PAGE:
With targeted attacks and advanced persistent threats being very much in the news this year, we thought it would be a good time as the end of the year draws closer to begin our review of targeted attacks and look more closely at what has been described as “advanced persistent threats” or APTs for short. Terms such as APT have been overused and sometimes misused by the media, but APTs are a real threat to some companies and...

Paul Wood | 30 Nov 2011 | 0 comments

A wise man once said, “Whoever wishes to foresee the future must consult the past; for human events ever resemble those of preceding times.” (Machiavelli). Thus, looking back at the major cyber security trends of 2011 helps us gain perspective on what we can expect in the future. So, how would you describe the past year in cyber security and what trends do you think will continue to grow in 2012? A few thoughts come to my mind.

First, perhaps 2011 will be remembered as the year we saw the foundation laid for the successor of the infamous Stuxnet. Another thought is that 2011 will go down in history as the year of the mobile threat; after all the mobile malware movement finally began in earnest. Finally, maybe we’ll look back on 2011 as the year of targeted attacks; with a concerning number of compromised legitimate digital certificates involved.

We think these key themes from 2011 will continue to grow throughout 2012. Here’s a bit deeper look...

ron_poserina | 21 Nov 2011 | 0 comments

Recently ProofPoint posted a blog with a chart detailing some of the differences between (formerly MessageLabs) and ProofPoint technologies.  Several of the side-by-side comparisons are inaccurate, so we are posting this blog to address the factual inaccuracies.

In the section entitled “Content filtering of email attachments” a more accurate representation would look like this:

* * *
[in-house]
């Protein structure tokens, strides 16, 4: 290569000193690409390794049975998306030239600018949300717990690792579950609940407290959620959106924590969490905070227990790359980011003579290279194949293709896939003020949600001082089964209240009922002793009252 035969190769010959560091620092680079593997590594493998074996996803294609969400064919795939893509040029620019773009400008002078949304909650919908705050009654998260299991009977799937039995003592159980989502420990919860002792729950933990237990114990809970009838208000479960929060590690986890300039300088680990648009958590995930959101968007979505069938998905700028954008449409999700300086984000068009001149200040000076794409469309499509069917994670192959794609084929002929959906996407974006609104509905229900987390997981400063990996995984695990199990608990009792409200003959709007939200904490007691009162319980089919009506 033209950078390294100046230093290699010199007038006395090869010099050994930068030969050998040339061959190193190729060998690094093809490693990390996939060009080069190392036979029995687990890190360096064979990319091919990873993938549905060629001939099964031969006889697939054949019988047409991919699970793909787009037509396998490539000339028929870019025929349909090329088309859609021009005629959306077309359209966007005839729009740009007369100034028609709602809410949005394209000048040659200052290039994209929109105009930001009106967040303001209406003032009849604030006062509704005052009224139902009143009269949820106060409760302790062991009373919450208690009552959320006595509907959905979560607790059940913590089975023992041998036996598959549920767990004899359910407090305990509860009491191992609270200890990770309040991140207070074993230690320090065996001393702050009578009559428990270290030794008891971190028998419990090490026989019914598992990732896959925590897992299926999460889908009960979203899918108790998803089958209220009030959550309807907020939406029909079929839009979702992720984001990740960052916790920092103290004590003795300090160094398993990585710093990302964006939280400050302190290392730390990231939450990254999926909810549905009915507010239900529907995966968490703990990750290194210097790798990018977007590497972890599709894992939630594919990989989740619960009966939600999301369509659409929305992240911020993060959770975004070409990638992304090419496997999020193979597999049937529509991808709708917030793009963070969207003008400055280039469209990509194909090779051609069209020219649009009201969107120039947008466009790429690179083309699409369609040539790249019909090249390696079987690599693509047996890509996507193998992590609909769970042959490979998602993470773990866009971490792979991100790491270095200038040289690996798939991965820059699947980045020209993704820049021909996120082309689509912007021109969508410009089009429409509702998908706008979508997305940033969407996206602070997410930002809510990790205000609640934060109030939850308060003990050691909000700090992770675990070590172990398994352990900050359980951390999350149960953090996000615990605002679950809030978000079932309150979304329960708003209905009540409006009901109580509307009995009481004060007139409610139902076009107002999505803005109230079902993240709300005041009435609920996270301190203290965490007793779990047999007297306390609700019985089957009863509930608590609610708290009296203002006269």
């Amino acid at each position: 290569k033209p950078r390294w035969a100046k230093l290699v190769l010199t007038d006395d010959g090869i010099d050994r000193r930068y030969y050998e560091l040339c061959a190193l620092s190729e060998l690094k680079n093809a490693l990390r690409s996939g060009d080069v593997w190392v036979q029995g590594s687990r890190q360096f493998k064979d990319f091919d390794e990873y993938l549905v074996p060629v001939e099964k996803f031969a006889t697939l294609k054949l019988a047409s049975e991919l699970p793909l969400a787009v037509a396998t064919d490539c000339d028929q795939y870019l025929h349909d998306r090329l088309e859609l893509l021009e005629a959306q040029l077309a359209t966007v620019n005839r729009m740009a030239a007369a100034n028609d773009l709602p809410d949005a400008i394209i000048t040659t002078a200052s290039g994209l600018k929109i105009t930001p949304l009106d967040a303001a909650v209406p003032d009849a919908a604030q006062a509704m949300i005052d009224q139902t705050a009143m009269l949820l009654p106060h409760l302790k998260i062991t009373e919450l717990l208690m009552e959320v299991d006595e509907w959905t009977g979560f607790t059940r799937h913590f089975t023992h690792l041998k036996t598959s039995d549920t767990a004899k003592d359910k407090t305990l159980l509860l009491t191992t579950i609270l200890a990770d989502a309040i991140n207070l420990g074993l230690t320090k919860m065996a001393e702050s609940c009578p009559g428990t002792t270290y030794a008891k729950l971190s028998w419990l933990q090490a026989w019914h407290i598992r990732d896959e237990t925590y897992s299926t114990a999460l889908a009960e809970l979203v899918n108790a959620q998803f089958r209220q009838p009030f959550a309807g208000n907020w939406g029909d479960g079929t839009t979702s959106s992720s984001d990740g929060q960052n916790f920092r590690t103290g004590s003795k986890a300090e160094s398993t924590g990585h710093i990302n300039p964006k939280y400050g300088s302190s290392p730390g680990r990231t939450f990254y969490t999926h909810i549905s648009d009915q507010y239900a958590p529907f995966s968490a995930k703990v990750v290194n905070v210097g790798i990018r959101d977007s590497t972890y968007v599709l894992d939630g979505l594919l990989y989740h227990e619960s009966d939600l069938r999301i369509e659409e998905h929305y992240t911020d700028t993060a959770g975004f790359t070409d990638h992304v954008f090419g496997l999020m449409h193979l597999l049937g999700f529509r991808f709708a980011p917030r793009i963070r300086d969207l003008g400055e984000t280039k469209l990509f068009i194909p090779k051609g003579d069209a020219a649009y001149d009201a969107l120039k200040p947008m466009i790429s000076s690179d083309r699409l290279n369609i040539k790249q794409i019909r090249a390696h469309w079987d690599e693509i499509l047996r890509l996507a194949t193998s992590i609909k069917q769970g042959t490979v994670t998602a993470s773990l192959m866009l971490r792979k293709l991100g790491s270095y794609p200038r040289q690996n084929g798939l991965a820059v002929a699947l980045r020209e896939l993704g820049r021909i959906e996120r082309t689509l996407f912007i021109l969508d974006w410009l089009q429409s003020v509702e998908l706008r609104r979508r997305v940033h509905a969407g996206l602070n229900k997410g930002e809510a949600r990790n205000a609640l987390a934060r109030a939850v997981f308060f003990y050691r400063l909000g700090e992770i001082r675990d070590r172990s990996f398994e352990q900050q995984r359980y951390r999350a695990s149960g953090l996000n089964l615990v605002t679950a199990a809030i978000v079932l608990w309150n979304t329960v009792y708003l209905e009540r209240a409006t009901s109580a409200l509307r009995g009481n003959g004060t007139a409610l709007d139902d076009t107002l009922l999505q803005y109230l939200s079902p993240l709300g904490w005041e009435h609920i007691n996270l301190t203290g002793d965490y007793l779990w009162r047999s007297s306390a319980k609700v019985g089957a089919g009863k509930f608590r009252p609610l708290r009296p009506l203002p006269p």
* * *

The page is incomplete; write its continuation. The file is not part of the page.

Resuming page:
In the section entitled “End User Functionality” a more accurate representation would look like this:

And finally, in the section entitled “Reporting and Log Search” a more accurate representation would look like this:

The section “Phishing detection” inaccurately represents...

| 14 Oct 2011 | 0 comments

Do you know which of these Instant Messaging (IM) scenarios could put a company at risk and which are harmless? Have you (or someone you know) ever…

  • Sent a file over IM to a coworker who needed it ASAP?
  • Clicked on a link sent in IM by a colleague (i.e. “Hey I thought you might like this…”)?
  • Griped to a coworker about how frustrating the day has been?
  • Chatted with an ex-colleague to obtain a client list?

The rise of IM has undeniable benefits for business, but it poses a serious slew of security risks: Worms, Trojans, hackers and spim (IM spam), to name a few.

Symantec has developed a one-to-two minute survey to gauge how employees IM and how their IM habits might lure or detour cyber attacks. 

So, is IM the potential weak link in an organization’s security defense? We’ll keep you posted on what we find out.

We’d love to hear from you. Take our survey here, and...